STICKING TO PROCESSES Ensuring that guidelines and processes are adhered to throughout every stage of recruitment will lead to a smooth and seamless journey for both the business and the candidate. In this industry in particular, thorough screening, checks and assessments of candidates is vital for the safeguarding of clients. Ways to do this include DBS checks, close review of CVs/application forms, checking references, right to work checks, conducting interviews, obtaining work history and undertaking relevant training and induction.

Having a regularly updated recruitment and selection policy in place is also recommended. This will tie all the business units together and ensure recruitment is done in a timely and efficient manner, whether recruitment is handled internally or through an external agency. Internal versus external recruitment is another debate and one that can often be individual to a care provider’s requirements. For complex and specialist roles, recruitment agencies can be utilised as it gives you access to professionals who are trained in finding candidates with relevant experience. On the other hand, internal recruitment can work better for support work positions, as it allows leaders to establish relationships with candidates straight away and get a feel for their personality and experience.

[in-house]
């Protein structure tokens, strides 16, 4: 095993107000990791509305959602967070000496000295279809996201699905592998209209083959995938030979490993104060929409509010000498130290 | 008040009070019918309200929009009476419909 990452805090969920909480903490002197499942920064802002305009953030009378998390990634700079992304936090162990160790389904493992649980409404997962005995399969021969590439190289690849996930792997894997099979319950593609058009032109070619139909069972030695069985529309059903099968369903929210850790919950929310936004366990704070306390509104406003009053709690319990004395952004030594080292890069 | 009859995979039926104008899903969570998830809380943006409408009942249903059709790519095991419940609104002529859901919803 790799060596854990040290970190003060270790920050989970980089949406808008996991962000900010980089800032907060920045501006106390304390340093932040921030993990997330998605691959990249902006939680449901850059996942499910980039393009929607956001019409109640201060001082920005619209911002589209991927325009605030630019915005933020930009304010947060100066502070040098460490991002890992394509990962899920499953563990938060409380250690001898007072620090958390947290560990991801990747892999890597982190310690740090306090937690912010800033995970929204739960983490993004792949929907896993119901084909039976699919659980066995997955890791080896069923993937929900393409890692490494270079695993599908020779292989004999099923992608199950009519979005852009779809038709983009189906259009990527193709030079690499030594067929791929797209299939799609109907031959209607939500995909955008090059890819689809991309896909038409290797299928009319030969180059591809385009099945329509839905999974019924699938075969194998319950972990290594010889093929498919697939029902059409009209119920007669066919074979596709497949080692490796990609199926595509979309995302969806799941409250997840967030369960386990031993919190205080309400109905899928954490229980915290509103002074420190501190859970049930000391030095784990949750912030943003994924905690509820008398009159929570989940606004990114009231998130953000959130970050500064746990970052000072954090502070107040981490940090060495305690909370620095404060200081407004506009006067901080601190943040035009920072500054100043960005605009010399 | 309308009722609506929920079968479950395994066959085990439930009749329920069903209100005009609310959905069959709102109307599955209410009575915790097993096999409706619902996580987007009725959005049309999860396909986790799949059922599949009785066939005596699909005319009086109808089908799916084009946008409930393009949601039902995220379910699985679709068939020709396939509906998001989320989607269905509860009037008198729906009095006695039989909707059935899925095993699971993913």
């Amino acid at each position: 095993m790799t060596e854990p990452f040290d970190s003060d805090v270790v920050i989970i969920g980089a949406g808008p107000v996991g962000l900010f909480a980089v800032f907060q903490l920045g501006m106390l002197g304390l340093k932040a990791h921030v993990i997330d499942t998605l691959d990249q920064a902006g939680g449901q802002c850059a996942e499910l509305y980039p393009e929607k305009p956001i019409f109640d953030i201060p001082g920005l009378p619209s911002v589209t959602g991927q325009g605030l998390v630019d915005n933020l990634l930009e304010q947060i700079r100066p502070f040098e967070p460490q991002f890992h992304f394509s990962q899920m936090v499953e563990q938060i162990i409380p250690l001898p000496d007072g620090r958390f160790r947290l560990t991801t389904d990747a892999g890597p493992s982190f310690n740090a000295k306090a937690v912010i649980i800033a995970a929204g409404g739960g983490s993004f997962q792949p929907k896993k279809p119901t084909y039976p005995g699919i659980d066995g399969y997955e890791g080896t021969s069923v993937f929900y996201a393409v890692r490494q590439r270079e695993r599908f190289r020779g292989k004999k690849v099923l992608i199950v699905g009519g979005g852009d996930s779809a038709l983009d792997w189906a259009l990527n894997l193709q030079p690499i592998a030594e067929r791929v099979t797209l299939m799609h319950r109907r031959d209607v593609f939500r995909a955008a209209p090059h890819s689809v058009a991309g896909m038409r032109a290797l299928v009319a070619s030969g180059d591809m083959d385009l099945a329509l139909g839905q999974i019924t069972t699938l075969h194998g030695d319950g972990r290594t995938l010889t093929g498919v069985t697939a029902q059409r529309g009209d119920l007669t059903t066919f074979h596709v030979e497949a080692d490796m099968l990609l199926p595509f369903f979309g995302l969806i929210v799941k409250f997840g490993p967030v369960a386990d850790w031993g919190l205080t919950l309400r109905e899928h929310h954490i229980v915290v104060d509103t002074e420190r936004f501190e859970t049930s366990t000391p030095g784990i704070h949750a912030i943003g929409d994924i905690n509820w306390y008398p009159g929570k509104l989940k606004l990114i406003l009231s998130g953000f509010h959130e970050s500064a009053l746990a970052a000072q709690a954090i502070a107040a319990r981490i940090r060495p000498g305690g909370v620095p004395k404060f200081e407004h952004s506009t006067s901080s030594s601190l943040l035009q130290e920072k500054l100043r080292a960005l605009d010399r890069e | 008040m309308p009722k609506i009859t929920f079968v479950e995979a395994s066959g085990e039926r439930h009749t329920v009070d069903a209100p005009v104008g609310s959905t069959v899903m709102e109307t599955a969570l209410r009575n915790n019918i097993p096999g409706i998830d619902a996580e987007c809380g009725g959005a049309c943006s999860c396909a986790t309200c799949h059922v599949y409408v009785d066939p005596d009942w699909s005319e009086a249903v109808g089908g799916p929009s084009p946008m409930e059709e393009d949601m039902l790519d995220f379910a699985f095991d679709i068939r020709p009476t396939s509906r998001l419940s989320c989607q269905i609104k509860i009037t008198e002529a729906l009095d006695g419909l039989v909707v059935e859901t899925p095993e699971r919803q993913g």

KNOW WHERE TO ADVERTISE Finding the right candidates in the first place is something that many care providers struggle with, but targeted recruitment can help with this. Localised tactics such as placing banners in populated areas and leaflet drops is a good approach, especially in and around the area that the job will be based. However, perhaps the best approach is making use of the digital world and advertising roles online. This can be done through a company website, social media, search engines and official bodies such as Job Centre Plus.